DETROIT (Reuters) – Hundreds of mourners gathered at a Detroit church on Friday for a music-infused funeral for Aretha Franklin, featuring tributes by former U.S. President Bill Clinton and singer Stevie Wonder to the Queen of Soul, who died this month at age 76.
The funeral, at Detroit’s Greater Grace Temple, will include performances by those influenced by Franklin’s singular, soaring voice, including singers Chaka Khan and Ariana Grande.
Civil rights leaders Jesse Jackson and Al Sharpton will address the ceremony as well, honouring Franklin’s contribution to the movement for black empowerment, including through her signature 1967 song, “Respect.”
Having sung at the inaugurations of three presidents – Jimmy Carter, Bill Clinton and Barack Obama – Franklin was an American institution. She was awarded the Presidential Medal of Freedom by then President George W. Bush in 2005.
Clinton entered the church with his wife, Hillary, to loud applause and stood quietly by Franklin’s open casket before the service started. Franklin’s body was dressed in a golden sequined outfit.
The funeral was closed to the public, but crowds of fans gathered outside, many dressed in their church best.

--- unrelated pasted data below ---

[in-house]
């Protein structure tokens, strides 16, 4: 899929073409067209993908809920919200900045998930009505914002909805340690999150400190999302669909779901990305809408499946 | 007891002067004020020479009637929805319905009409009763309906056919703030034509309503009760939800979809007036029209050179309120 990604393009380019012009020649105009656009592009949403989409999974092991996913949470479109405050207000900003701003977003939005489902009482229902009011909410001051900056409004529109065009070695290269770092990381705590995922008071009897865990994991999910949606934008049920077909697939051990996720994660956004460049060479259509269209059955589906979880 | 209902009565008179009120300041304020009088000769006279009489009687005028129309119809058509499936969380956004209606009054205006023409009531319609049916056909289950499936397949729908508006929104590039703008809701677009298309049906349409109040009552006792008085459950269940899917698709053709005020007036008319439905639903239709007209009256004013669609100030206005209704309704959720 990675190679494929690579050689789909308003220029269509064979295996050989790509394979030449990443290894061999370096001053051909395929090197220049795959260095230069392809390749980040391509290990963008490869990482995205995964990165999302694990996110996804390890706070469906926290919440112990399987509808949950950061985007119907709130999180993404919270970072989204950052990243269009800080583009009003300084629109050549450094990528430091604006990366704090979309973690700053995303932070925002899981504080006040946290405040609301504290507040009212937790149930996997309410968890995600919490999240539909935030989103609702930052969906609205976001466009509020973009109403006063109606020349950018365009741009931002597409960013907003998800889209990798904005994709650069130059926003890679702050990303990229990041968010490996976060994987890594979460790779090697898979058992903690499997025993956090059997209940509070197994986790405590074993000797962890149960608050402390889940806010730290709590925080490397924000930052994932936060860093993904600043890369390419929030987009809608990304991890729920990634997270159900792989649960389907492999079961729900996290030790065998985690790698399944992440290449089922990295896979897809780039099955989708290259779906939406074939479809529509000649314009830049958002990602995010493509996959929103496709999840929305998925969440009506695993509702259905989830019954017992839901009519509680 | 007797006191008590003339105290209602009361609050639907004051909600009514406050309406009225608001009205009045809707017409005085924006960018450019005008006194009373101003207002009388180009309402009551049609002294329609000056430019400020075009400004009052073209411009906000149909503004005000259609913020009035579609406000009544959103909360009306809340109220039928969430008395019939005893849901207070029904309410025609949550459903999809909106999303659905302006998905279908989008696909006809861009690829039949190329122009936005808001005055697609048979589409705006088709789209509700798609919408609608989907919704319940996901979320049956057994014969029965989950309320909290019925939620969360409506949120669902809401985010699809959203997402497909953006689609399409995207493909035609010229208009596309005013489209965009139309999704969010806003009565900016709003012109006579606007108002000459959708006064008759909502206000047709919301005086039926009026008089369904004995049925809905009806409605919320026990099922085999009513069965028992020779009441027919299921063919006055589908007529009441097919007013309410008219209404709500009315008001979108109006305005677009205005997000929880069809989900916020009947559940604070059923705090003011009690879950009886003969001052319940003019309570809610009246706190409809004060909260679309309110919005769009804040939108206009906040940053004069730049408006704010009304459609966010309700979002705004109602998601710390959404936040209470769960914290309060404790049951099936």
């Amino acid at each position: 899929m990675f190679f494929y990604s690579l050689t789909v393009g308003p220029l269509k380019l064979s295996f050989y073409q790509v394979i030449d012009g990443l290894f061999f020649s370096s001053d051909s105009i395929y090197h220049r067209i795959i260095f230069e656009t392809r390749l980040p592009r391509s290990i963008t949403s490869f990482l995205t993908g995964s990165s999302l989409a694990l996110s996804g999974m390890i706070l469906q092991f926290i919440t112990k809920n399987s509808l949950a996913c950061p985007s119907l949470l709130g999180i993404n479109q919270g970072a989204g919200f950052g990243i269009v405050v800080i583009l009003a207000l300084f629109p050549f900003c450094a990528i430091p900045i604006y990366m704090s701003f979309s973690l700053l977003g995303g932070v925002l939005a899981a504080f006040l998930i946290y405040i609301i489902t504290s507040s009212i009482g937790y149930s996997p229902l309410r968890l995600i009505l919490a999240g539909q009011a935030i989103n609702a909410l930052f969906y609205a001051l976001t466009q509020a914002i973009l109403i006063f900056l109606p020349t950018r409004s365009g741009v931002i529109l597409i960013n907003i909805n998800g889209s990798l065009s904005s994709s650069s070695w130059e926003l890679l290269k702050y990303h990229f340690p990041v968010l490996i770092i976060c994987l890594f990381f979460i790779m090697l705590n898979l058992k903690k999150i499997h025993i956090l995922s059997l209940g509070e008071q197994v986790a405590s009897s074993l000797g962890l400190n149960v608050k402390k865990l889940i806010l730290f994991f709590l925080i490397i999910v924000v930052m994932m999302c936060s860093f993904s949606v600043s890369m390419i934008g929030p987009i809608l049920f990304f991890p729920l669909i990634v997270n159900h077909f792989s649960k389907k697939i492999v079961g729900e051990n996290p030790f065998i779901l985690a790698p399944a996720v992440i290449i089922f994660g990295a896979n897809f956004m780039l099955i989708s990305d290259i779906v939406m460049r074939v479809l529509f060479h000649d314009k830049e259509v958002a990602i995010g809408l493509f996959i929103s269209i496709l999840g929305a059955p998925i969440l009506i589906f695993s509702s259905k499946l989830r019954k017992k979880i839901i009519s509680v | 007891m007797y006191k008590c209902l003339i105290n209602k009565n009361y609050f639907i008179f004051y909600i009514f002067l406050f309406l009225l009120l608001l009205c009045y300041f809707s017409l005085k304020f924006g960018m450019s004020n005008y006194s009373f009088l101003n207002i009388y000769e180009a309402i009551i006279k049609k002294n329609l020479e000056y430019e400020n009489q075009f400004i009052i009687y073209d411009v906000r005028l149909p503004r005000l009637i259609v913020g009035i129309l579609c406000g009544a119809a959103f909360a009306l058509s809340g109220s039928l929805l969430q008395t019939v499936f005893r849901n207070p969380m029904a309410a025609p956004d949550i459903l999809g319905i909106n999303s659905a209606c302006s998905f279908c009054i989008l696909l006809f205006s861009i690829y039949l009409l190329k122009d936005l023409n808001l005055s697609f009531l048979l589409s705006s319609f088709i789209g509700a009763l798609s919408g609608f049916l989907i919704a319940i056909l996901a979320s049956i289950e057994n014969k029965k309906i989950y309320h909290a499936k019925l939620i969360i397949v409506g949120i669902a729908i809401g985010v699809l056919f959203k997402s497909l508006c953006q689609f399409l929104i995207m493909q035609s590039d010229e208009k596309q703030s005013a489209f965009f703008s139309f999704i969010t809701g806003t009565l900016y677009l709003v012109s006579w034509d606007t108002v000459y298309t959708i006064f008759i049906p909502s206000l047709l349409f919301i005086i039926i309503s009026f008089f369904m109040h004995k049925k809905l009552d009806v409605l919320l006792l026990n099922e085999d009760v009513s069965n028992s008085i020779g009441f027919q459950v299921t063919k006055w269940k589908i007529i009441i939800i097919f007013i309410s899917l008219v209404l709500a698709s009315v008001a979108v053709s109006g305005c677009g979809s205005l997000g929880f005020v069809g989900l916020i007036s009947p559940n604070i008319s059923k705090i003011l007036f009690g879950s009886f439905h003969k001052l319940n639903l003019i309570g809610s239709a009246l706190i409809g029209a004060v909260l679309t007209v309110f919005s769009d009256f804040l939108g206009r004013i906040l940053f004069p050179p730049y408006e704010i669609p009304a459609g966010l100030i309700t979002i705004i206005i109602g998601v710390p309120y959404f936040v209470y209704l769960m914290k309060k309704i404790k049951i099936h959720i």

“This is as close you get to royalty here in America and Aretha earned every bit of it,” Missy Settlers, a 53-year-old automotive parts assembler, said.
Franklin died at her Detroit home on Aug. 16 from pancreatic cancer. She began her musical career as a child singing gospel at the city’s New Bethel Baptist Church, where her father, C.L. Franklin, was the pastor, famous for his hypnotic sermons.
The city has treated her death as the passing of royalty. Franklin’s body laying in repose in the Charles H. Wright Museum of African American History’s grand rotunda for two days of public visitation earlier this week.
Her coffin is to be entombed on Friday in Detroit’s Woodlawn Cemetery near the remains of her father; her brother, Cecil Franklin; and her sisters, Carolyn and Erma Franklin.